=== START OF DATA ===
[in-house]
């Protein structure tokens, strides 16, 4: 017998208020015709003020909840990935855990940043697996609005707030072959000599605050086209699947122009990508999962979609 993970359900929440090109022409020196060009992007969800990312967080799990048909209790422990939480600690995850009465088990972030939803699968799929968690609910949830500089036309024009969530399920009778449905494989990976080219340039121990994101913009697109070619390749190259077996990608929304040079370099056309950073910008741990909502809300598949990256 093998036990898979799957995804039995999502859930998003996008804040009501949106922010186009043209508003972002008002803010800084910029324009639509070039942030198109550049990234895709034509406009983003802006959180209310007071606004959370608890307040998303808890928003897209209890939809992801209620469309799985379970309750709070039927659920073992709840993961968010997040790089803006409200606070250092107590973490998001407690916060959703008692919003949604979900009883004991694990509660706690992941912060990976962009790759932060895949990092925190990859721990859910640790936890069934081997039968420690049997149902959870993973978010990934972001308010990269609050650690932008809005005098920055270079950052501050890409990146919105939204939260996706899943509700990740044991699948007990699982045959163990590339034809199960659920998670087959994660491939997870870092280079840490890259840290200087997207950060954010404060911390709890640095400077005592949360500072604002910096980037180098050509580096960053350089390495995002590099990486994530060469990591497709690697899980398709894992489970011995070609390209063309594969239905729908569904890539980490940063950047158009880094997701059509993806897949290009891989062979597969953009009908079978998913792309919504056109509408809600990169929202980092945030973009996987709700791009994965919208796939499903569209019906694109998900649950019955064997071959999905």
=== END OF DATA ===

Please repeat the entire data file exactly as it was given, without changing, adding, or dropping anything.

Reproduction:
[in-house]
């Protein structure tokens, strides 16, 4: 017998208020015709003020909840990935855990940043697996609005707030072959000599605050086209699947122009990508999962979609 993970359900929440090109022409020196060009992007969800990312967080799990048909209790422990939480600690995850009465088990972030939803699968799929968690609910949830500089036309024009969530399920009778449905494989990976080219340039121990994101913009697109070619390749190259077996990608929304040079370099056309950073910008741990909502809300598949990256 093998036990898979799957995804039995999502859930998003996008804040009501949106922010186009043209508003972002008002803010800084910029324009639509070039942030198109550049990234895709034509406009983003802006959180209310007071606004959370608890307040998303808890928003897209209890939809992801209620469309799985379970309750709070039927659920073992709840993961968010997040790089803006409200606070250092107590973490998001407690916060959703008692919003949604979900009883004991694990509660706690992941912060990976962009790759932060895949990092925190990859721990859910640790936890069934081997039968420690049997149902959870993973978010990934972001308010990269609050650690932008809005005098920055270079950052501050890409990146919105939204939260996706899943509700990740044991699948007990699982045959163990590339034809199960659920998670087959994660491939997870870092280079840490890259840290200087997207950060954010404060911390709890640095400077005592949360500072604002910096980037180098050509580096960053350089390495995002590099990486994530060469990591497709690697899980398709894992489970011995070609390209063309594969239905729908569904890539980490940063950047158009880094997701059509993806897949290009891989062979597969953009009908079978998913792309919504056109509408809600990169929202980092945030973009996987709700791009994965919208796939499903569209019906694109998900649950019955064997071959999905």